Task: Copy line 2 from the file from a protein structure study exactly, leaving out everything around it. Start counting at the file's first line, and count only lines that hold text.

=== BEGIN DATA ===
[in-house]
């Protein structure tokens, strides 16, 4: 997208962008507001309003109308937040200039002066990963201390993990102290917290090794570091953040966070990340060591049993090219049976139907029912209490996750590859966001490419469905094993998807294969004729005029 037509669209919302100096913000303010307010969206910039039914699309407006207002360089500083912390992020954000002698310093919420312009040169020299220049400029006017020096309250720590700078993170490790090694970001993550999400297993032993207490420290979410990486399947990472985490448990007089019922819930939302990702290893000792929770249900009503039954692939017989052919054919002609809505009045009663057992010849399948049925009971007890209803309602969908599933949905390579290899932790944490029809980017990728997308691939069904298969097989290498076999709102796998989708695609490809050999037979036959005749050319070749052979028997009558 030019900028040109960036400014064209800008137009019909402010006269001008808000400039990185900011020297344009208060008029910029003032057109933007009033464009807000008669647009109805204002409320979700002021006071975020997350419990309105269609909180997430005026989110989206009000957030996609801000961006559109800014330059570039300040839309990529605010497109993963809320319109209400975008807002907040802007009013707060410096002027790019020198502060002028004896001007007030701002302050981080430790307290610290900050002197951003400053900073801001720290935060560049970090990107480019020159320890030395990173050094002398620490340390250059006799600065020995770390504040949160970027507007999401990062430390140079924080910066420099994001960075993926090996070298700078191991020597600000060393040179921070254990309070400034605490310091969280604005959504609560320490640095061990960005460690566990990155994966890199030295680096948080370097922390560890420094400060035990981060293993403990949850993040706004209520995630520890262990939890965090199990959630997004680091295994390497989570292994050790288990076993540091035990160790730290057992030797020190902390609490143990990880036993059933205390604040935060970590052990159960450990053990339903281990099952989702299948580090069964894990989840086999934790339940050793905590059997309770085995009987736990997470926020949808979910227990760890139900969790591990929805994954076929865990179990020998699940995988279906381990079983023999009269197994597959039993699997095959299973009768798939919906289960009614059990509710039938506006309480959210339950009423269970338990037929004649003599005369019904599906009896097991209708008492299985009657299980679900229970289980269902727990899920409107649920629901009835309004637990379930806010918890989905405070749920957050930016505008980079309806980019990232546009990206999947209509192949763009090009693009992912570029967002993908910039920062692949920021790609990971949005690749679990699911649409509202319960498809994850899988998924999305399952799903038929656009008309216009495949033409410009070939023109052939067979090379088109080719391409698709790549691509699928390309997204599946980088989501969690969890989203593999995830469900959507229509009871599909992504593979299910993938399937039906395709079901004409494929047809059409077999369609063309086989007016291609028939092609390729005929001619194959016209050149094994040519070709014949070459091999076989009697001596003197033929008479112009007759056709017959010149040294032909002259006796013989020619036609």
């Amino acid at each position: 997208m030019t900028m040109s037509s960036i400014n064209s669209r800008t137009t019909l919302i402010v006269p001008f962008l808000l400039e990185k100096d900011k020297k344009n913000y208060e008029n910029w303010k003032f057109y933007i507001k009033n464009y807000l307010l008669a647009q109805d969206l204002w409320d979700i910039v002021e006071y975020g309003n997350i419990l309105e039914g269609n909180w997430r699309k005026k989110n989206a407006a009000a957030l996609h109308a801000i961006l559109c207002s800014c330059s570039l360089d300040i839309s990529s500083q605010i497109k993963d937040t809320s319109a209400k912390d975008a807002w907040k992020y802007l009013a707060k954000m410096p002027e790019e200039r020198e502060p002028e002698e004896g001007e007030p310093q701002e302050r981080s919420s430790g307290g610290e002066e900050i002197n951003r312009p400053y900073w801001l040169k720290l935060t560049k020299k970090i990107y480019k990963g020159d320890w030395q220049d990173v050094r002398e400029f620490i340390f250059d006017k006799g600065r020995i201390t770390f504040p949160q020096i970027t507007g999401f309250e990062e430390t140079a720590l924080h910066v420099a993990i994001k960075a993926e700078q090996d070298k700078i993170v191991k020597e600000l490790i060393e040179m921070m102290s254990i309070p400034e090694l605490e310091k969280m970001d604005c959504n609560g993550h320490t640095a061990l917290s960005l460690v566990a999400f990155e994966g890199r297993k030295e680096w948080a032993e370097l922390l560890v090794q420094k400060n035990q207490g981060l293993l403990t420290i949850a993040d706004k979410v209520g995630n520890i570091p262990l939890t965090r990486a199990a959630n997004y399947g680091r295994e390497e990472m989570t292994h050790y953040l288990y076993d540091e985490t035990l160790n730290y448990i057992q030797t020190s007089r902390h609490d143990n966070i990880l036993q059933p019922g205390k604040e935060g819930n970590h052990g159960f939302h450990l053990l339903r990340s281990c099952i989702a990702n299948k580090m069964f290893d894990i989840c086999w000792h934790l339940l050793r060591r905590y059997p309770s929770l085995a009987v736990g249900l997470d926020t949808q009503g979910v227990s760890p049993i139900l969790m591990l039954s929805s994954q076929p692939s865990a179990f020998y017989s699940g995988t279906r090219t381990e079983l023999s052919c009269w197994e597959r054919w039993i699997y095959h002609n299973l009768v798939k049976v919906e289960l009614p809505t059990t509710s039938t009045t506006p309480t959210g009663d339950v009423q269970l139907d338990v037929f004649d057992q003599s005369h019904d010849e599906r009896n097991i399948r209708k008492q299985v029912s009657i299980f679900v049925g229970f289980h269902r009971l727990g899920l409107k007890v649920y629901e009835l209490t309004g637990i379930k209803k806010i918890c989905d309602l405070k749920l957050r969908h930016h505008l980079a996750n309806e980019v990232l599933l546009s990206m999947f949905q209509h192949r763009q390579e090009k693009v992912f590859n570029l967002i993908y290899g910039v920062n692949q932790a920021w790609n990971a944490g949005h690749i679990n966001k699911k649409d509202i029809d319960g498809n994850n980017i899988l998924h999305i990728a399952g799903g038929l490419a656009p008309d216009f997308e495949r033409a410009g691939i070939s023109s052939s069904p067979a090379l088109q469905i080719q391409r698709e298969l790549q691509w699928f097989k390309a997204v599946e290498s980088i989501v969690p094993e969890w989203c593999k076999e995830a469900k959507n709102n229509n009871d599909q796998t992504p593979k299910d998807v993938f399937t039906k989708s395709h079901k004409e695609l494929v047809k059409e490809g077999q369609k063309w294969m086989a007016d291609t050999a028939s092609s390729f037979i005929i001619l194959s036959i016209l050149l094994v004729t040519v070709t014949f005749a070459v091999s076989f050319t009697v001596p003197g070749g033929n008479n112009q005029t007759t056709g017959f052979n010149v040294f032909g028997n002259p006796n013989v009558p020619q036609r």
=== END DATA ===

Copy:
């Protein structure tokens, strides 16, 4: 997208962008507001309003109308937040200039002066990963201390993990102290917290090794570091953040966070990340060591049993090219049976139907029912209490996750590859966001490419469905094993998807294969004729005029 037509669209919302100096913000303010307010969206910039039914699309407006207002360089500083912390992020954000002698310093919420312009040169020299220049400029006017020096309250720590700078993170490790090694970001993550999400297993032993207490420290979410990486399947990472985490448990007089019922819930939302990702290893000792929770249900009503039954692939017989052919054919002609809505009045009663057992010849399948049925009971007890209803309602969908599933949905390579290899932790944490029809980017990728997308691939069904298969097989290498076999709102796998989708695609490809050999037979036959005749050319070749052979028997009558 030019900028040109960036400014064209800008137009019909402010006269001008808000400039990185900011020297344009208060008029910029003032057109933007009033464009807000008669647009109805204002409320979700002021006071975020997350419990309105269609909180997430005026989110989206009000957030996609801000961006559109800014330059570039300040839309990529605010497109993963809320319109209400975008807002907040802007009013707060410096002027790019020198502060002028004896001007007030701002302050981080430790307290610290900050002197951003400053900073801001720290935060560049970090990107480019020159320890030395990173050094002398620490340390250059006799600065020995770390504040949160970027507007999401990062430390140079924080910066420099994001960075993926090996070298700078191991020597600000060393040179921070254990309070400034605490310091969280604005959504609560320490640095061990960005460690566990990155994966890199030295680096948080370097922390560890420094400060035990981060293993403990949850993040706004209520995630520890262990939890965090199990959630997004680091295994390497989570292994050790288990076993540091035990160790730290057992030797020190902390609490143990990880036993059933205390604040935060970590052990159960450990053990339903281990099952989702299948580090069964894990989840086999934790339940050793905590059997309770085995009987736990997470926020949808979910227990760890139900969790591990929805994954076929865990179990020998699940995988279906381990079983023999009269197994597959039993699997095959299973009768798939919906289960009614059990509710039938506006309480959210339950009423269970338990037929004649003599005369019904599906009896097991209708008492299985009657299980679900229970289980269902727990899920409107649920629901009835309004637990379930806010918890989905405070749920957050930016505008980079309806980019990232546009990206999947209509192949763009090009693009992912570029967002993908910039920062692949920021790609990971949005690749679990699911649409509202319960498809994850899988998924999305399952799903038929656009008309216009495949033409410009070939023109052939067979090379088109080719391409698709790549691509699928390309997204599946980088989501969690969890989203593999995830469900959507229509009871599909992504593979299910993938399937039906395709079901004409494929047809059409077999369609063309086989007016291609028939092609390729005929001619194959016209050149094994040519070709014949070459091999076989009697001596003197033929008479112009007759056709017959010149040294032909002259006796013989020619036609």